Not really, everybody accepts the earth has been a lot warmer.

    I’ve lost interest in the detail of AGW debate but one argument I saw some time ago was that there was an increase in CO2 after the earth had warmed and this had shown up in an ice-core. However if that had been shown in these ice-cores why wait so long to destroy them?

    I think we can go with the Occam’s Razor answer of incompetent scientists.

  10. I suppose things like “insurance” and “maintenance contract” are oppressive tools of the patriarchy?

  11. Most of the ice corpses were decades old.

    I take the ice cubes out of my freezer, study them, then throw them into a Singapore Sling. What they were saving theirs for, no one knows.

  12. ‘The freezer’s computer system was actually sending out alarm signals’

    Suppose they heard the alarm. WTF could they do? Watch them melt in real time, instead of finding out later? There is a huge presumption that they could have done anything about it.

  13. > WTF could they do?

    Per my link above, they had two freezers. They could move the cores from the broken one to the working one.

  14. BiND,


    she says it was known in 2003 but I saw the ice core data in 1997 projected onto a massive screen in a lecture hall and the lag was obvious (temperature rises before CO2 rises and CO2 continues to rise after temperature starts to fall).

    Atmospheric CO2 is a trailing indicator of temperature rise in the ice cores. (probably out gassing from the oceans)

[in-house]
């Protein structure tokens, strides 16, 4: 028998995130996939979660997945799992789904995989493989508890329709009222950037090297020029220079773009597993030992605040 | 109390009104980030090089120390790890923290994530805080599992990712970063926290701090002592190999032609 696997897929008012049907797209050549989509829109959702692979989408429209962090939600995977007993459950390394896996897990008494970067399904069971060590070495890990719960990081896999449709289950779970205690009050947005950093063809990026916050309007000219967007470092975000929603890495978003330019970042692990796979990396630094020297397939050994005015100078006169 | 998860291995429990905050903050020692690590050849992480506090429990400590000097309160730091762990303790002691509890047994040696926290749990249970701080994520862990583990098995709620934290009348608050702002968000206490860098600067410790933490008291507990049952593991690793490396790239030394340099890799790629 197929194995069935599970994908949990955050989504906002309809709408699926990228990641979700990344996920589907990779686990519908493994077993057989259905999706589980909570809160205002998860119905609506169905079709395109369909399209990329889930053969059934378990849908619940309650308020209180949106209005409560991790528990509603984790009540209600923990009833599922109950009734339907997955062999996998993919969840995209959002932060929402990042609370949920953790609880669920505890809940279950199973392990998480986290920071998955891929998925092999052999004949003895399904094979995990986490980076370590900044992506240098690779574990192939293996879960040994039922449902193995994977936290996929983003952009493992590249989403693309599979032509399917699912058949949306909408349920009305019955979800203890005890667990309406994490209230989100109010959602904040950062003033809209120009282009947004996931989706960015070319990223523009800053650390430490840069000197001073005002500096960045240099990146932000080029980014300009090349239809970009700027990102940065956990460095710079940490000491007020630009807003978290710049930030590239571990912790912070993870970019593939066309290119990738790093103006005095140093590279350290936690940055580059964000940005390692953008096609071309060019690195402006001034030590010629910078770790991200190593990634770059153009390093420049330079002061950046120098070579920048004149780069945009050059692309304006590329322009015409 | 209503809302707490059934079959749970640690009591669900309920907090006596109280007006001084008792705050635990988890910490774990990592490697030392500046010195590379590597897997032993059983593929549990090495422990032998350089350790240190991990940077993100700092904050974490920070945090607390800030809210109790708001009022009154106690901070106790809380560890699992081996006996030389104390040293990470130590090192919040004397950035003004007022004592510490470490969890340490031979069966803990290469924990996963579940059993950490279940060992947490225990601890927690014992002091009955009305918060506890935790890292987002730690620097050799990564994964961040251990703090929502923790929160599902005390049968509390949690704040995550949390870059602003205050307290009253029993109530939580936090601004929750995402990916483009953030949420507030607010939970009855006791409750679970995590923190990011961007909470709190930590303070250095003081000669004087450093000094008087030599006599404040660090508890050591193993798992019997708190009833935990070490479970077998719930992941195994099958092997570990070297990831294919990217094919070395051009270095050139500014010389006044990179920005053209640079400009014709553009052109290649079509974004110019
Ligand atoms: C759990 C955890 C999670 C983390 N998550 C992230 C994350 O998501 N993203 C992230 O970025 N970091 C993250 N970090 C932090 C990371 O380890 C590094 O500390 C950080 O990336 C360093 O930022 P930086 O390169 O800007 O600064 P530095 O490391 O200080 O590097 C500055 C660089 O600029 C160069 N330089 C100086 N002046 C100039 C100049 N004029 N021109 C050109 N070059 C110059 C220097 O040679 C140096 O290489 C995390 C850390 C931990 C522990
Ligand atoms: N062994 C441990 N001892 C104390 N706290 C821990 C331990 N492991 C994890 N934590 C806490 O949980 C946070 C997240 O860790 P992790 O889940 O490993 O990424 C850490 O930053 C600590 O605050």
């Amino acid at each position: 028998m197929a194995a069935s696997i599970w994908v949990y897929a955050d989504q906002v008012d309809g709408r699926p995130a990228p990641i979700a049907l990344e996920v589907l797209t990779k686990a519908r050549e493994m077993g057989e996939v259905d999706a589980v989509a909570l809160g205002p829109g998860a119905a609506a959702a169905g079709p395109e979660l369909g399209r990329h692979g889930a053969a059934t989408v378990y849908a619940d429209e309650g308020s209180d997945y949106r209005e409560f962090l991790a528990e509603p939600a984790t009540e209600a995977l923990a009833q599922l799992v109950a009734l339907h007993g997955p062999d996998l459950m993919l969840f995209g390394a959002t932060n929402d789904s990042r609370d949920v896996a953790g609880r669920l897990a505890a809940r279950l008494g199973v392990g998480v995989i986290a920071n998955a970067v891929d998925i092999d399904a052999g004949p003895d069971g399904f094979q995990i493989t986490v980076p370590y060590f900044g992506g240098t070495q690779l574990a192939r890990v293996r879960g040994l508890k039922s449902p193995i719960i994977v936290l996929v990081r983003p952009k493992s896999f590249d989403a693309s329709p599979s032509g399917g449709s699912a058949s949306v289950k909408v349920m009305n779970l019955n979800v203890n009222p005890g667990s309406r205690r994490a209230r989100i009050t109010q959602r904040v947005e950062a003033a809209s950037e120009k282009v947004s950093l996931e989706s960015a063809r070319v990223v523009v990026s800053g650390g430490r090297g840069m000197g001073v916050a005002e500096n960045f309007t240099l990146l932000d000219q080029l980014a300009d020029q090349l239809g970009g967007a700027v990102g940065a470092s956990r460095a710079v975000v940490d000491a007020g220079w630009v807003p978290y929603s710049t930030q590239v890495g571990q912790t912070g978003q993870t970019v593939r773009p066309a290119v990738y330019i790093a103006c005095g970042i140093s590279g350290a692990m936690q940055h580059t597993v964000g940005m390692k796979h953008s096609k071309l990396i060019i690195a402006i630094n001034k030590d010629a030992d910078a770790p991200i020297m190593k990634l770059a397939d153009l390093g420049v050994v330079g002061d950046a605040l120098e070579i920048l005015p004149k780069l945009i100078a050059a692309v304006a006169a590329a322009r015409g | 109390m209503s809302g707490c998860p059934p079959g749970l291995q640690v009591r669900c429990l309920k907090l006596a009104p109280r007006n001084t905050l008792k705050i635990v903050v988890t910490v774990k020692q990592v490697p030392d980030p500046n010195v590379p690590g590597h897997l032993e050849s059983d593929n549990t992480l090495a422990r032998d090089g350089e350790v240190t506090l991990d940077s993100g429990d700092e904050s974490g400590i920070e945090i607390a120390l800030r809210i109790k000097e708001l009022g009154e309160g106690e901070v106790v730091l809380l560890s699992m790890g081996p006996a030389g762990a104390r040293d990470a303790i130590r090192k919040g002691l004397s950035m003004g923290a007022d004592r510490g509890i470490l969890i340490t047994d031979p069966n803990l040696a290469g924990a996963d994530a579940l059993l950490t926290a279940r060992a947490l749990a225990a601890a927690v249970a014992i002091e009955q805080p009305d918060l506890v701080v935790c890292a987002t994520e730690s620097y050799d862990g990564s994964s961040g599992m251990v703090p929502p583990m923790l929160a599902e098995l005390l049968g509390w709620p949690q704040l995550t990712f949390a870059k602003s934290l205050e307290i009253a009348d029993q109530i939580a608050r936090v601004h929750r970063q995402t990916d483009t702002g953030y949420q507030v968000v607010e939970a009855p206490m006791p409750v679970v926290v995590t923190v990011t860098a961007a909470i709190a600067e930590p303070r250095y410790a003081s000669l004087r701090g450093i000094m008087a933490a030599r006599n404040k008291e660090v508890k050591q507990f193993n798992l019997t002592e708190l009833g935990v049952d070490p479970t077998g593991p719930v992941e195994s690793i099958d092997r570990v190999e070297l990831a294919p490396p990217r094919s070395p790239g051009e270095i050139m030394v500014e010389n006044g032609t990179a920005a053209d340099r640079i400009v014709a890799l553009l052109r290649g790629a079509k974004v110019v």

15. BiND – yes really, if the question is were there earlier warm periods, in a non Industrial Age (i.e. 99.9999999% of the earth’s life), which there obviously were, vastly more so than anything AGW is going to inflict.

  16. “They could move the cores from the broken one to the working one.”

    You presume government workers would work after hours.

  17. You presume government workers _c_ould work after hours.

    I simply couldn’t get in to my building between 19:00 and 07:00. That people may actually want to, or need to, work late doesn’t enter into the comprehension of the people who control the security contracts.

    A colleague is currently doing a lot of collaboration with his direct counterpart in New Zealand. This causes a horrid burden on the administration that we are repeatedly censured for.

    I worked a couple of hours yesterday and a couple more today. This simply does not compute. You cannot, not just do not, work on public holidays.

  18. How convenient that the easily accessible evidence of past warming suddenly is gone through a simple freezer malfunction.

    Sure, it could be a genuine mishap. But these are the people who use models that have been tweaked by multiple people over several decades *and* tweaked with no documentation so you can’t even tell what’s been done to them. That’s on top of ‘making adjustments’ to surface temperature stations ‘to take into account environmental changes’ – like heavy urbanization around the site while the site still shows too flat of a temperature slope.

  19. Don’t worry, we still have the computer models, which are far more accurate than actual ice core samples.

  20. I spent three years at the U of A. Lovely place but a very lefty uni in a very lefty city, Edmonton.

    The uni is heavily unionized, with the usual results – no one is responsible for fuck all and no one does fuck all and fuck you for asking me to do fuck all. This will of course apply to those who bought the cooling system, those who maintain it and those who monitor it.

    But by golly they have more VPs of diversity etc, etc, etc than you can count.

Leave a Reply

Your email address will not be published. Required fields are marked *